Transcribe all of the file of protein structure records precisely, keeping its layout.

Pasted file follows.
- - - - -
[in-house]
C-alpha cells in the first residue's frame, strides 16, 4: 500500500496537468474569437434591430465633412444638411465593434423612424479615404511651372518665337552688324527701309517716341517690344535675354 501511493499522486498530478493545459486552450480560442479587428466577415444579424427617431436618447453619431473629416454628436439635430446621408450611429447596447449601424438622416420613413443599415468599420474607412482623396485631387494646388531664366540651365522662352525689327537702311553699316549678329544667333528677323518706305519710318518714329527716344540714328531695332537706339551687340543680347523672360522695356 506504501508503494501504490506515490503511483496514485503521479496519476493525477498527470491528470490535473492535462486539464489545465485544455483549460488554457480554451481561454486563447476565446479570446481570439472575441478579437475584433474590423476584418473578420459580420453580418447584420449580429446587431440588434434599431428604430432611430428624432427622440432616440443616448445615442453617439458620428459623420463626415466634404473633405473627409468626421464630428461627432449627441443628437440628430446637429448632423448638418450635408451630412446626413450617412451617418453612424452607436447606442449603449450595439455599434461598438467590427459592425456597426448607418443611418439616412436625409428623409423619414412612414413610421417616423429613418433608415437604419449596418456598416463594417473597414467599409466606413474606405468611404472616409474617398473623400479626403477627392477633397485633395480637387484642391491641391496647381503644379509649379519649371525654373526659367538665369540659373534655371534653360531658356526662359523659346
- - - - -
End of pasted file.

[in-house]
C-alpha cells in the first residue's frame, strides 16, 4: 500500500496537468474569437434591430465633412444638411465593434423612424479615404511651372518665337552688324527701309517716341517690344535675354 501511493499522486498530478493545459486552450480560442479587428466577415444579424427617431436618447453619431473629416454628436439635430446621408450611429447596447449601424438622416420613413443599415468599420474607412482623396485631387494646388531664366540651365522662352525689327537702311553699316549678329544667333528677323518706305519710318518714329527716344540714328531695332537706339551687340543680347523672360522695356 506504501508503494501504490506515490503511483496514485503521479496519476493525477498527470491528470490535473492535462486539464489545465485544455483549460488554457480554451481561454486563447476565446479570446481570439472575441478579437475584433474590423476584418473578420459580420453580418447584420449580429446587431440588434434599431428604430432611430428624432427622440432616440443616448445615442453617439458620428459623420463626415466634404473633405473627409468626421464630428461627432449627441443628437440628430446637429448632423448638418450635408451630412446626413450617412451617418453612424452607436447606442449603449450595439455599434461598438467590427459592425456597426448607418443611418439616412436625409428623409423619414412612414413610421417616423429613418433608415437604419449596418456598416463594417473597414467599409466606413474606405468611404472616409474617398473623400479626403477627392477633397485633395480637387484642391491641391496647381503644379509649379519649371525654373526659367538665369540659373534655371534653360531658356526662359523659346